Dementia and its associated diseases impact millions of older adults and their communities across the United States. Mindpath Health’s Kiana Shelton, LCSW, explains how this can impact some people more than others in this Verywell Mind article.
Dementia and its associated diseases impact millions of older adults and their communities across the United States, but it is unclear why some people are more impacted than others. A new study found that Black and Hispanic seniors may be at greater risk of dementia than older individuals of American Indian or Alaska Native, Asian, or white backgrounds.
This research was based on information analysis from a national cohort of older veterans who received care at the Veterans Health Administration (VHA) and included five racial and ethnic groups in the country.
These findings highlight the importance of addressing health disparities among equity-seeking groups since most adults are expected to grow old and may be at risk of dementia in the future.
Early screening for dementia is crucial
Since dementia limits the ability to create and retain new memories, Dr. Pratt notes that symptoms are usually noticed by others before the person suffering from this memory loss accepts it as fact.
Dr. Pratt highlights, “It is very important to understand the risk factors for dementia, including hypertension, diabetes, obesity, stroke, transient ischemic attack, post-traumatic stress disorder, traumatic brain injury, and alcohol-use disorders. Neglecting the treatment of these conditions puts you at significantly higher risk for dementia.”
There are some conditions that may look like dementia, pseudodementia, delirium, infections, sleep apnea, and secondary effects of medications.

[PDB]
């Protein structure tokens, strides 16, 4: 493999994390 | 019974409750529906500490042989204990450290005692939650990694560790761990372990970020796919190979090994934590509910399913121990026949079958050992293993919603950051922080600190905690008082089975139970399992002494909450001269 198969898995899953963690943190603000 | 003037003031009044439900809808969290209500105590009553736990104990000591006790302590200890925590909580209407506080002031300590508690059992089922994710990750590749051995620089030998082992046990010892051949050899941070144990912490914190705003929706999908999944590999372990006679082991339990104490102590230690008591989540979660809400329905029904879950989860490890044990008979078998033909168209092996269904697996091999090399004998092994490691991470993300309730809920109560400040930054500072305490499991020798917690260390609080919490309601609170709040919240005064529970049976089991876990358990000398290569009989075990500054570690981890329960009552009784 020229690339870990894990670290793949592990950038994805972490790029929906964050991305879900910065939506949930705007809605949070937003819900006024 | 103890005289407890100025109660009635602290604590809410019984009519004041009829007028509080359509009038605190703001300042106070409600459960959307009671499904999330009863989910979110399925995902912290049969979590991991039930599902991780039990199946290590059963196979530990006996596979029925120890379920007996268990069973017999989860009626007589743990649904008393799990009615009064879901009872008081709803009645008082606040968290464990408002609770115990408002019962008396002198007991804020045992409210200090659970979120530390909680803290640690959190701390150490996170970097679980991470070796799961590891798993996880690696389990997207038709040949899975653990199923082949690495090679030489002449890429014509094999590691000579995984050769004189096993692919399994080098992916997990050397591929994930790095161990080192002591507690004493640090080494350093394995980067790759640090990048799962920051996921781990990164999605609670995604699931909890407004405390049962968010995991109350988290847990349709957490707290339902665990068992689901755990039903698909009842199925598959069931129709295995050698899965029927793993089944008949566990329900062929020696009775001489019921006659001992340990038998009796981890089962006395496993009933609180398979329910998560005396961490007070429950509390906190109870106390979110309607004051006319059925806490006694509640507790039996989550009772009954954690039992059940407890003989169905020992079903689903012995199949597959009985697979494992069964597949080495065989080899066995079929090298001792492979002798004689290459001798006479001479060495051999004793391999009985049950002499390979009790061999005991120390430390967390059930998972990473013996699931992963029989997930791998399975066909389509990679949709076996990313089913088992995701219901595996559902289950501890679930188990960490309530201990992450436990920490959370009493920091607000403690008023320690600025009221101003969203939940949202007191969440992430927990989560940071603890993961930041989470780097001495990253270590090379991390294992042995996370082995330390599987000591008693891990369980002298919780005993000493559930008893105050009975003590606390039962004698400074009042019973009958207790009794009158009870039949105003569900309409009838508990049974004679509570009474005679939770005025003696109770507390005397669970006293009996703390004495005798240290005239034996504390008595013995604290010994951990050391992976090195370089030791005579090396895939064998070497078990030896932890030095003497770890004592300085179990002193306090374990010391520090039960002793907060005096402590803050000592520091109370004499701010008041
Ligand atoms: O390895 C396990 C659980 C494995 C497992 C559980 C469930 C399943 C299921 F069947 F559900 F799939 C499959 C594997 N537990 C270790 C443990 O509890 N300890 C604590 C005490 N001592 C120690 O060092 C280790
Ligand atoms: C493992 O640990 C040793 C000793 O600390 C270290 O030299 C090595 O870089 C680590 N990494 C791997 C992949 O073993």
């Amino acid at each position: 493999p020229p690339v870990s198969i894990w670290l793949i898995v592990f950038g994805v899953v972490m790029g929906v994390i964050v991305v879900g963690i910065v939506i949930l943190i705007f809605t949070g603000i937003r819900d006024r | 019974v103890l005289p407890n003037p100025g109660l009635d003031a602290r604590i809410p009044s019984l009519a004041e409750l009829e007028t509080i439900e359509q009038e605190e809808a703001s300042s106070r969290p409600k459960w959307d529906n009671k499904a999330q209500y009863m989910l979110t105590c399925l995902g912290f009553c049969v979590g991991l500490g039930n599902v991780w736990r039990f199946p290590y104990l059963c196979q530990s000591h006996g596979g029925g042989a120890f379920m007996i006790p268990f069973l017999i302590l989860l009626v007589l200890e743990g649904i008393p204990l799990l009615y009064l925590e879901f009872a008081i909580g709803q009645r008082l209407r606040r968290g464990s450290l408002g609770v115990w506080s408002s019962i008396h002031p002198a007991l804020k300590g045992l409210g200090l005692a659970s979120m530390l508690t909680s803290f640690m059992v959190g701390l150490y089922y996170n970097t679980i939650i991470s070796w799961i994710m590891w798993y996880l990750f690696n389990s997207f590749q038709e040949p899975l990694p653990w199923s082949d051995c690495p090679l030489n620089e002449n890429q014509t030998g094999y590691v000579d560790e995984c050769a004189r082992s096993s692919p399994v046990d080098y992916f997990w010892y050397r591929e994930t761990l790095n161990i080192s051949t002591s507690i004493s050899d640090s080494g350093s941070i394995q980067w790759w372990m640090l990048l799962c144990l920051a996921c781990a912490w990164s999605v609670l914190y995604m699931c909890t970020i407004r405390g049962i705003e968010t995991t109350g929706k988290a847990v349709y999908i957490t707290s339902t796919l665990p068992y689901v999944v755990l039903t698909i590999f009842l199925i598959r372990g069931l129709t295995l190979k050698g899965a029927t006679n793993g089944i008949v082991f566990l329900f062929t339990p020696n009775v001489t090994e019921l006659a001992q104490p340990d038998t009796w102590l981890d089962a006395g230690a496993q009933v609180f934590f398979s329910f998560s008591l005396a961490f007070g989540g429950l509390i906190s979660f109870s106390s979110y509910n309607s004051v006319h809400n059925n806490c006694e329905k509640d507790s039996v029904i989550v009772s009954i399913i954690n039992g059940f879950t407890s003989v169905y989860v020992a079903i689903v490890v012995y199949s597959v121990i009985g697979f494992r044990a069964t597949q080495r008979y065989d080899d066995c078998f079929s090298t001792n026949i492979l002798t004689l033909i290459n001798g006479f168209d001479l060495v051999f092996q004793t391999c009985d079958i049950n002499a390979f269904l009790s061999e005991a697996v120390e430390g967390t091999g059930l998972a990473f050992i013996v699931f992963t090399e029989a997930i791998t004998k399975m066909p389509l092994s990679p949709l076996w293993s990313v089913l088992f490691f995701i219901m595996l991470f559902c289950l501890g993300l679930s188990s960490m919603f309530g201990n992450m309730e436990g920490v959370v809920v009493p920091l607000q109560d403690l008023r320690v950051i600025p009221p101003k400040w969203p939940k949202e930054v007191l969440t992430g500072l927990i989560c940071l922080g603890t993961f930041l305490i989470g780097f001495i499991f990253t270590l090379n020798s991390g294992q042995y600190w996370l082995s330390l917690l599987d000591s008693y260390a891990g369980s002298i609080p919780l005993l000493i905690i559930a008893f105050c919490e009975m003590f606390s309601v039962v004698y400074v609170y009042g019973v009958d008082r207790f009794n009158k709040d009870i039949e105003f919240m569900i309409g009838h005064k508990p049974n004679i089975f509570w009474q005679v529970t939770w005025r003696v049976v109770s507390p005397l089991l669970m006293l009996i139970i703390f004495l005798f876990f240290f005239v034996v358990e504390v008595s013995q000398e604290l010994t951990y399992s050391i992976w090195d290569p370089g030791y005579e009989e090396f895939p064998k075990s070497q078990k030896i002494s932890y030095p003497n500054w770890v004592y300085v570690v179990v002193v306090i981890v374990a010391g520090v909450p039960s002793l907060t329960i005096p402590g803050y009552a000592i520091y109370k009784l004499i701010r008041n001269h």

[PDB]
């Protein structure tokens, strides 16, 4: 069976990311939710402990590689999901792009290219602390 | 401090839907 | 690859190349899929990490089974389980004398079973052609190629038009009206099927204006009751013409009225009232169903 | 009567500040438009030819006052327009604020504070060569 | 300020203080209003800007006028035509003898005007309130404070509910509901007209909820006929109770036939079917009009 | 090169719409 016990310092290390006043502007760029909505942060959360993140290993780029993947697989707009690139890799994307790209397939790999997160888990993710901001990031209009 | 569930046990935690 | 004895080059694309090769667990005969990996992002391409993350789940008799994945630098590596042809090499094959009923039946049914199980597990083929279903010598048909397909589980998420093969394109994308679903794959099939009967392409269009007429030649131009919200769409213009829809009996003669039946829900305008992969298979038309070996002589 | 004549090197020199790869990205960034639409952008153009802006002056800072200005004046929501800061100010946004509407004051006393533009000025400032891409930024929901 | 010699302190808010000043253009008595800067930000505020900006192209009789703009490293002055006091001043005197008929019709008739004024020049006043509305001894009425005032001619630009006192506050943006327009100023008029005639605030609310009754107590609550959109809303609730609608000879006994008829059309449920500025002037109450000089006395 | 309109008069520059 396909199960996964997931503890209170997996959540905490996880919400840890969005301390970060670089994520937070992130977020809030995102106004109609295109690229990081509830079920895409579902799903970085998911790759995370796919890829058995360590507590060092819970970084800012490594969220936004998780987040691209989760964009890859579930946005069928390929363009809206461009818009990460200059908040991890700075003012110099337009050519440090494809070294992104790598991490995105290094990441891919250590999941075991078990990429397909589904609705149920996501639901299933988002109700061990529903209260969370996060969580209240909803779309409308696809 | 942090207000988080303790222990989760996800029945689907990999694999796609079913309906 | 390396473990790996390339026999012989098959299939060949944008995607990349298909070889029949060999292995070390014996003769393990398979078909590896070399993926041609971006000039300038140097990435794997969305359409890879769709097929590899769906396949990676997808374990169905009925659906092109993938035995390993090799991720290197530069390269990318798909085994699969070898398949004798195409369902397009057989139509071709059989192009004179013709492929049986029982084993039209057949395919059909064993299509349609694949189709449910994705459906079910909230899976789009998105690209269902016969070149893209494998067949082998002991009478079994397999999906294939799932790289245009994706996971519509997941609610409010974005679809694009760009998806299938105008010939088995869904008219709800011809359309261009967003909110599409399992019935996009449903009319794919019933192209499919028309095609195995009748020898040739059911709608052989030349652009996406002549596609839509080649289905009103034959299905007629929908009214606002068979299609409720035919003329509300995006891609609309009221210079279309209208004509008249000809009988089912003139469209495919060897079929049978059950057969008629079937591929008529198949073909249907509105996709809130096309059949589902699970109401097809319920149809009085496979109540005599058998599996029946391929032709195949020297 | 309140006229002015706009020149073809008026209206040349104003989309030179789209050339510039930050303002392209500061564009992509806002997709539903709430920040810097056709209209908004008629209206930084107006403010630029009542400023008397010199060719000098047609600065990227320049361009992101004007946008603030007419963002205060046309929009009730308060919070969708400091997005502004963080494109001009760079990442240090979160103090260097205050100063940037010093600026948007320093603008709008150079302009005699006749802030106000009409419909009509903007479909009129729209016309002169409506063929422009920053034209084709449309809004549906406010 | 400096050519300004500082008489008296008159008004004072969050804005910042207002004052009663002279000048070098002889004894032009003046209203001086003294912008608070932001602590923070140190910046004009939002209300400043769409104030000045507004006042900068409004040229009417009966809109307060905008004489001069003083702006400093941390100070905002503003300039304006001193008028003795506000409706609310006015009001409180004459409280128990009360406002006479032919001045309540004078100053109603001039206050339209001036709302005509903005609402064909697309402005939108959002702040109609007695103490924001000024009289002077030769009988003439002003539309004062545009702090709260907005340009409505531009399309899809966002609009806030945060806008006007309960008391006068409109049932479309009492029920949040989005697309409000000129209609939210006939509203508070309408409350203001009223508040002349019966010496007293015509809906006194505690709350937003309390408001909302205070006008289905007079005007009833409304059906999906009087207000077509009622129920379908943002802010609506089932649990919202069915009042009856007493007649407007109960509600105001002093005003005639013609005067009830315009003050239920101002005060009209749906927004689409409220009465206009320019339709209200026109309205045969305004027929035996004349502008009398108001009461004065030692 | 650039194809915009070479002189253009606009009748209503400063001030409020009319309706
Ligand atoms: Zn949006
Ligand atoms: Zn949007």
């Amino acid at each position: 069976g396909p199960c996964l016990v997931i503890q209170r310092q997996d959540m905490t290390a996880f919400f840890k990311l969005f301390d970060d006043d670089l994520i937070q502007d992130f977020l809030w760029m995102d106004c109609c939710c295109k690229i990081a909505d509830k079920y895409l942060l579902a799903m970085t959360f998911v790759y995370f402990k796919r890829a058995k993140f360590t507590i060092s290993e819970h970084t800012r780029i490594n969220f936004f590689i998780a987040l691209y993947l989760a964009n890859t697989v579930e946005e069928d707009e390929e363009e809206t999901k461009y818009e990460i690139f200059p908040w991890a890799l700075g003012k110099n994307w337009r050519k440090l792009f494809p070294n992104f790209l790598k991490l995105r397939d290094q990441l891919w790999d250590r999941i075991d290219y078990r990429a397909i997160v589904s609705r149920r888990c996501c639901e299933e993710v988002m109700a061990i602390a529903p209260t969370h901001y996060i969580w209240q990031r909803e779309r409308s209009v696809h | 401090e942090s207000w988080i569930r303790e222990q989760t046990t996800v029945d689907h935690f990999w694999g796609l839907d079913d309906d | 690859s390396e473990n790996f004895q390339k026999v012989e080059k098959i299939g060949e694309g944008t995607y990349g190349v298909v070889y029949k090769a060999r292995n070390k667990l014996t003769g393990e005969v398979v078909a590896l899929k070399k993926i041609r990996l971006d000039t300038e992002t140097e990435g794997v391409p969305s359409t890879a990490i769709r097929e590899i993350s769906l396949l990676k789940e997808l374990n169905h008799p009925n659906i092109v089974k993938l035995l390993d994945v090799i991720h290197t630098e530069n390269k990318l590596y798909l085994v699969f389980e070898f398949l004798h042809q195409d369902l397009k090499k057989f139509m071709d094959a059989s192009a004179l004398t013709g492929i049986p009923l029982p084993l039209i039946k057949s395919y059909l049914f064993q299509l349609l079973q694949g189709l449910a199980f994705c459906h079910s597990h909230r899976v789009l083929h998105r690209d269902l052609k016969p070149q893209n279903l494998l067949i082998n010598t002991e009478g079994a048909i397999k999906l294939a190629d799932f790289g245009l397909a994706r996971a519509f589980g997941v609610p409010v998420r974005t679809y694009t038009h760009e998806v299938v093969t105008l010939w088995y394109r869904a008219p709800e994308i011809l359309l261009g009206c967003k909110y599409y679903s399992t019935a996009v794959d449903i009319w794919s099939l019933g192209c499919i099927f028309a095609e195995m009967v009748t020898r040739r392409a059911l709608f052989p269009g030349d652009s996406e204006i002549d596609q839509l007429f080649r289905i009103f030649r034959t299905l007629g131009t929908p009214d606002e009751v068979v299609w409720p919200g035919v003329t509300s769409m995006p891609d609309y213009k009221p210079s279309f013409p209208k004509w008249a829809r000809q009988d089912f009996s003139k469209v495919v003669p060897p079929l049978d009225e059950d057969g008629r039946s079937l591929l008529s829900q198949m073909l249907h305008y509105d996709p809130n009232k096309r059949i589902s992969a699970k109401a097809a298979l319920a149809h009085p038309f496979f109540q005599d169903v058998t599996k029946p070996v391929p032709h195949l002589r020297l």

Trauma increases risk of dementia
Kiana Shelton, LCSW, with Mindpath Health says, “This publication fits within a greater body of research regarding not only access to medical care but the nature of that medical care, especially for individuals from the BIPOC community.”
Shelton highlights that it would be interesting to know if the earlier duties of the veterans who were diagnosed with dementia included combat training.
Having worked with veterans and those within the geriatric community, Shelton notes the impact of trauma and its correlation with dementia or dementia-like symptoms.
Dementia requires greater public attention
Stella Panos, PhD, says, “The authors of this study discussed several factors that may influence these findings, including socioeconomic and other structural factors, health effects of racism, other social determinants of health, and decreased cognitive reserve because of unequal access to educational opportunities or quality.”
Panos highlights, “Awareness that these differences are present is crucial, as is more support (e.g., research) to better address these differences. This adds to a growing body of health disparities research in dementia.”
In terms of context, Panos notes that some have begun referring to “a dementia crisis” as the number of cases of dementia is predicted to more than triple by 2050, which will have significant implications for society, especially among individuals from ethnic and racial minority groups.
Individuals from ethnic and racial minority groups are often under-represented in clinical trials, which can threaten generalizability of findings, according to Panos.
Read the full Verywell Mind article with sources.